“Would you like a Sabbath lamp that used to belong to your grandfather?”
“Heavens yes!” I replied to my aunt, calling from Seattle.
Why me? flitted through my head, but I knew the answer. My aunt’s one child was no longer Jewish. I was the “religious fanatic” of the family. That meant that we lit Shabbat candles, recited Kiddush, and sent our son, the only child old enough for school, to Hillel Academy. My aunt didn’t know – and maybe we didn’t either, yet – that we were on our way to keeping kosher.
The 19th century Sabbath lamp proved to be almost identical to one my husband and I had admired in the Milwaukee Public Museum. Its tapered, fluted vessel held enough oil to light a room far into the night. Originally the oil had flowed into arms that radiated horizontally to form an eight-pointed star. Hooked to the center point was a drip catcher. By the time I received it, a thick electrical cord almost obscured the square-linked chain on which it hung, and round light bulbs had replaced the wicks.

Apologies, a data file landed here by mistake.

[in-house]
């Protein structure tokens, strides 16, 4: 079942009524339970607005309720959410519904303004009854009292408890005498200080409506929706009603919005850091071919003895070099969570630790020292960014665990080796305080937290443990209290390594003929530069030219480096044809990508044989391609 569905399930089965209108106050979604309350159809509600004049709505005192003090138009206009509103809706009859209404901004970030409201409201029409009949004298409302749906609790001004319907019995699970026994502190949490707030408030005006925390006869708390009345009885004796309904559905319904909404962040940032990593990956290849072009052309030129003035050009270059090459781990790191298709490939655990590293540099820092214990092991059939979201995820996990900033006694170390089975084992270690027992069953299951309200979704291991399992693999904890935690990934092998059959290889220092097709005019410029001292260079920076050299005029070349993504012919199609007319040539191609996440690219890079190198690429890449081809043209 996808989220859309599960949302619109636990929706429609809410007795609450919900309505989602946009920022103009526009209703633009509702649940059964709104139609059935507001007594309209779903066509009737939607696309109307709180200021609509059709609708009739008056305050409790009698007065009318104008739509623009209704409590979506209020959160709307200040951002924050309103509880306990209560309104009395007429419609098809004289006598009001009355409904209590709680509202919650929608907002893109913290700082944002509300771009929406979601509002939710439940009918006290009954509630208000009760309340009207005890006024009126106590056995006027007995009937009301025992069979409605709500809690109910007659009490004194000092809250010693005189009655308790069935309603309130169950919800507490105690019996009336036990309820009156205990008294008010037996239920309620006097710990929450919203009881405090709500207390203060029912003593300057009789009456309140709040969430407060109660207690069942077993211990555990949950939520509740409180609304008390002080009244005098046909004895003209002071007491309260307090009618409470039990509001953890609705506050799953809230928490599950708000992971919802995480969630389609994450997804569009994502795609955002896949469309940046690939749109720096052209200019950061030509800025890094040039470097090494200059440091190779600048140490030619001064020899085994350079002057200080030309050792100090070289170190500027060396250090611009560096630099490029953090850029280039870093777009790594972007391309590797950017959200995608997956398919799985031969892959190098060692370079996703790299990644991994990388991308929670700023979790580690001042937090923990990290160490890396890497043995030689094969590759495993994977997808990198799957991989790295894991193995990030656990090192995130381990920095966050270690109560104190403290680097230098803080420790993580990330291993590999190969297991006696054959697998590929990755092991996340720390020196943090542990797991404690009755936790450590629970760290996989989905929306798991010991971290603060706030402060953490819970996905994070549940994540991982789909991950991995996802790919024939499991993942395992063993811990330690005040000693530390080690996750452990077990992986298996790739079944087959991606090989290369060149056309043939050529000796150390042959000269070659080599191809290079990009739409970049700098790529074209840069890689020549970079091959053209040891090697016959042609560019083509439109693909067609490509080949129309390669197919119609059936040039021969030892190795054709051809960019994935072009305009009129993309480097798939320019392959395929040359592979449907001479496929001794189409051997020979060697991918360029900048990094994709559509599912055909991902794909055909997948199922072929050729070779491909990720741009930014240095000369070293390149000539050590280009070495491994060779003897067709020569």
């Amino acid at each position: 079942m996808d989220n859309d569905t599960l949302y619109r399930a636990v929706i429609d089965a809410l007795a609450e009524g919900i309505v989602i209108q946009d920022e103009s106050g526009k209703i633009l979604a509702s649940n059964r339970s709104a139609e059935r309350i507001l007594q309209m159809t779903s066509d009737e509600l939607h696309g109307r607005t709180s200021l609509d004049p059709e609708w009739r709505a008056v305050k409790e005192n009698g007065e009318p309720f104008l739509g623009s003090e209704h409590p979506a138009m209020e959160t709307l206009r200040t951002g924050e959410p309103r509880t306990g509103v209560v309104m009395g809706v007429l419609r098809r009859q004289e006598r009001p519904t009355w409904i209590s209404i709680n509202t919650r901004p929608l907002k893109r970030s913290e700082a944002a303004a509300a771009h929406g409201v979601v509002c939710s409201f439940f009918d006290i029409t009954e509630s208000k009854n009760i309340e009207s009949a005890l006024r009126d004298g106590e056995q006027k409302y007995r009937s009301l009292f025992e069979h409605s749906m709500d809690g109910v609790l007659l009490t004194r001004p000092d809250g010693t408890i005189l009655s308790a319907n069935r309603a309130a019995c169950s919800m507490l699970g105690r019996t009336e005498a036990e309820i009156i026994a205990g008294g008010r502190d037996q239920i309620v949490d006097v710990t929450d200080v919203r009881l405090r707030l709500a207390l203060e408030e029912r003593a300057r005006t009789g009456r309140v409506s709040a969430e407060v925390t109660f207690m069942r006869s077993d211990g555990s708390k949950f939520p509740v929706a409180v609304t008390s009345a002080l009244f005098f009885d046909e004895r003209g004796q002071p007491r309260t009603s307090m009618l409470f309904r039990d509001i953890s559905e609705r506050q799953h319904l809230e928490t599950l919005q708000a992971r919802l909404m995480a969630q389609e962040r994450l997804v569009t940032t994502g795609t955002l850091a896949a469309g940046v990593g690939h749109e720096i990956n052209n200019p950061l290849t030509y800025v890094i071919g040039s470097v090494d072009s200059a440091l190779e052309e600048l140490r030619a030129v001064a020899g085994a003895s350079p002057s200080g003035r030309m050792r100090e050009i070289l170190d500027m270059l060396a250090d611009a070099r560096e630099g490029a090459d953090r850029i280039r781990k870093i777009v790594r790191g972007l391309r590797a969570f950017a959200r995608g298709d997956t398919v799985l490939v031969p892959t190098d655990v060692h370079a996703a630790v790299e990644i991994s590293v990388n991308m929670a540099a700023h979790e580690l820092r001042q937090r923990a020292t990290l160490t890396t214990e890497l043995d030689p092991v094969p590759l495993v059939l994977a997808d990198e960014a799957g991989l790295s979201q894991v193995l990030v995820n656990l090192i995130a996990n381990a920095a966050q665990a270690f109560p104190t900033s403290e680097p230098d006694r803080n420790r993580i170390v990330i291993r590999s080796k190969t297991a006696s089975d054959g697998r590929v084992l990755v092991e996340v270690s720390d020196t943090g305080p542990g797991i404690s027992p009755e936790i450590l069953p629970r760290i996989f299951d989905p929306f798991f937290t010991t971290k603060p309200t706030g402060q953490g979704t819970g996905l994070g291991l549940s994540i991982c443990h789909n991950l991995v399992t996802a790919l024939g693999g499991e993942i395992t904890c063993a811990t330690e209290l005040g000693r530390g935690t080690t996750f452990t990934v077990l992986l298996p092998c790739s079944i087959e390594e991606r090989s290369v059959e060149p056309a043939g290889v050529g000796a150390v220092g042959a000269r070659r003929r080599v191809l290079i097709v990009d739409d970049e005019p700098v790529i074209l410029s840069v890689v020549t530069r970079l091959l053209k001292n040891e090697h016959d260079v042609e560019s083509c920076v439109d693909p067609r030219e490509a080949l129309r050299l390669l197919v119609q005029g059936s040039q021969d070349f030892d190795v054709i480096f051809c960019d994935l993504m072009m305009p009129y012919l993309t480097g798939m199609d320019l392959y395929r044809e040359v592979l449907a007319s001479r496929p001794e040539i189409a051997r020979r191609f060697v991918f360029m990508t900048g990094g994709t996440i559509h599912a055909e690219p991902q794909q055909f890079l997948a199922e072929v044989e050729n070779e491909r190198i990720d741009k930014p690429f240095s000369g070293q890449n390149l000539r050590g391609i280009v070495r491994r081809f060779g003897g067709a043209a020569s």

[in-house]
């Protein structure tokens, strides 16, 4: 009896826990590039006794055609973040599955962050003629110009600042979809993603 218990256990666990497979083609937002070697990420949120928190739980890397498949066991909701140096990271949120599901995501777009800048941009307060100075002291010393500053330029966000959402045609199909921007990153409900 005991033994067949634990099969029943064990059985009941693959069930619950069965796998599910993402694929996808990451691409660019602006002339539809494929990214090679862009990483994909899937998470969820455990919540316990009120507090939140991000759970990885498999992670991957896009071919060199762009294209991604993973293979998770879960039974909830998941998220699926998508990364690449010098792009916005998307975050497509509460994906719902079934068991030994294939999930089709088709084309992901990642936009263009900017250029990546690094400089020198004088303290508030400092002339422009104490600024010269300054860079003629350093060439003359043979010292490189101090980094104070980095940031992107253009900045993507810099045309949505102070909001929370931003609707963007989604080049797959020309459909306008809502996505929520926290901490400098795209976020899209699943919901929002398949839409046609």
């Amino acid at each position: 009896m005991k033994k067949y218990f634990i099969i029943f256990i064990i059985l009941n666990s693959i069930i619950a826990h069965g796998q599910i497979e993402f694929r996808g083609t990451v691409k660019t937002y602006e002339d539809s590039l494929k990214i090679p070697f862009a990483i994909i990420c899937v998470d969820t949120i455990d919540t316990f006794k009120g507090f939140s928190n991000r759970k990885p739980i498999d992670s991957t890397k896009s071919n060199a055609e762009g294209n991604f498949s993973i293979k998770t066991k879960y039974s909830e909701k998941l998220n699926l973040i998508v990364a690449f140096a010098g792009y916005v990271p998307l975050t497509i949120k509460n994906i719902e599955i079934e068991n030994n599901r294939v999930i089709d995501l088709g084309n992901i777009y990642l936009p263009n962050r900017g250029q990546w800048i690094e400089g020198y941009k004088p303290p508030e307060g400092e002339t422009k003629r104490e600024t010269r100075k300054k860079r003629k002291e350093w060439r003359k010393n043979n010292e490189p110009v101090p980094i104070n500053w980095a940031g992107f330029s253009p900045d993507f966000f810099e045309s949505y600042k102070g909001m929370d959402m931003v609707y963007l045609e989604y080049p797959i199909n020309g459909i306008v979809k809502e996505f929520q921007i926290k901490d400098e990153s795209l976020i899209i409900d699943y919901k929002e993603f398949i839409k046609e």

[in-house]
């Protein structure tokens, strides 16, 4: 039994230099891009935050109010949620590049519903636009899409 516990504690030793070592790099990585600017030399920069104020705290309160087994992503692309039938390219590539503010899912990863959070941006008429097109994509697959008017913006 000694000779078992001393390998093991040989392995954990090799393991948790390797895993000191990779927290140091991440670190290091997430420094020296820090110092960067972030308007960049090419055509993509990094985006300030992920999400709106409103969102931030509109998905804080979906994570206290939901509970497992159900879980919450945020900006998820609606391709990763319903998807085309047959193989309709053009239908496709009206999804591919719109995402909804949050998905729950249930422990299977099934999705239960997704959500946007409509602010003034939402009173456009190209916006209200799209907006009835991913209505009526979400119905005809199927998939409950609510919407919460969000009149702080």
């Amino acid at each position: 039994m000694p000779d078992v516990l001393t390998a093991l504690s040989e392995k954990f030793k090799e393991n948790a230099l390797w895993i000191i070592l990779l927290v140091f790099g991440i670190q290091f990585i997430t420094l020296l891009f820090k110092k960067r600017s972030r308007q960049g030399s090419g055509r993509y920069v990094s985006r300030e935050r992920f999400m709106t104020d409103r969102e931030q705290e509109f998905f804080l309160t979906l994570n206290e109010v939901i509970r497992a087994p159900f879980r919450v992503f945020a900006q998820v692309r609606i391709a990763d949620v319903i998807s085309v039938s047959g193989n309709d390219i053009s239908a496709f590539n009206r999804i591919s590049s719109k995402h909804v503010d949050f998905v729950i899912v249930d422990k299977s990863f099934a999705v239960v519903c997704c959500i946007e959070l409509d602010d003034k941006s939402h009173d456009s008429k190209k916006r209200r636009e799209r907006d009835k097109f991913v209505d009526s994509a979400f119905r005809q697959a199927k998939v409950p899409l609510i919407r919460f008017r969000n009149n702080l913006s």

When my mother saw the lamp hanging in our Milwaukee living room, she recognized it instantly despite the updated plastic wiring and thin, flame-like bulbs.
“When I was a child, this used to hang in an alcove off the living room,” she told me. “Before dinner on Fridays, Dad would saunter over and click on the light.”
Knowing that Friday had been just another night for her privileged, Reform family, I was intrigued. I asked my grandmother, then in her lively, opinionated nineties, to verify Mom’s little-girl recollection. “No such thing!” She remembered the lamp, but the Friday-night detail had escaped either her notice or her memory.
My grandfather, whom I knew only as a photograph on my grandmother’s dresser, must have been a forward-thinking man to electrify this lamp in the early 1900s. Yet, judging by my mother’s account, he had clung to a piece of the tradition that had motivated his family to carry the lamp across the ocean in the mid-1800s from Bavaria to the far western shores of the new world.
This family heirloom became important to my family’s growing Sabbath observance. As each child grew tall enough to reach the switch, turning it on before Shabbat became his or her special job.
Now, each week I click on the Shabbat lamp before holding a match to my white candles. Past merges with present as I circle the flames with my hands to draw their light and serenity into my soul. I say the blessing, then pray silently for the people I love.
Four decades after I first unwrapped it, the Sabbath lamp glows long after my candles have burned out. Someday, it will light a child or grandchild’s home, a symbol of this recovered tradition that will, I hope, continue to my grandchildren’s grandchildren and beyond.
--Rochester, New York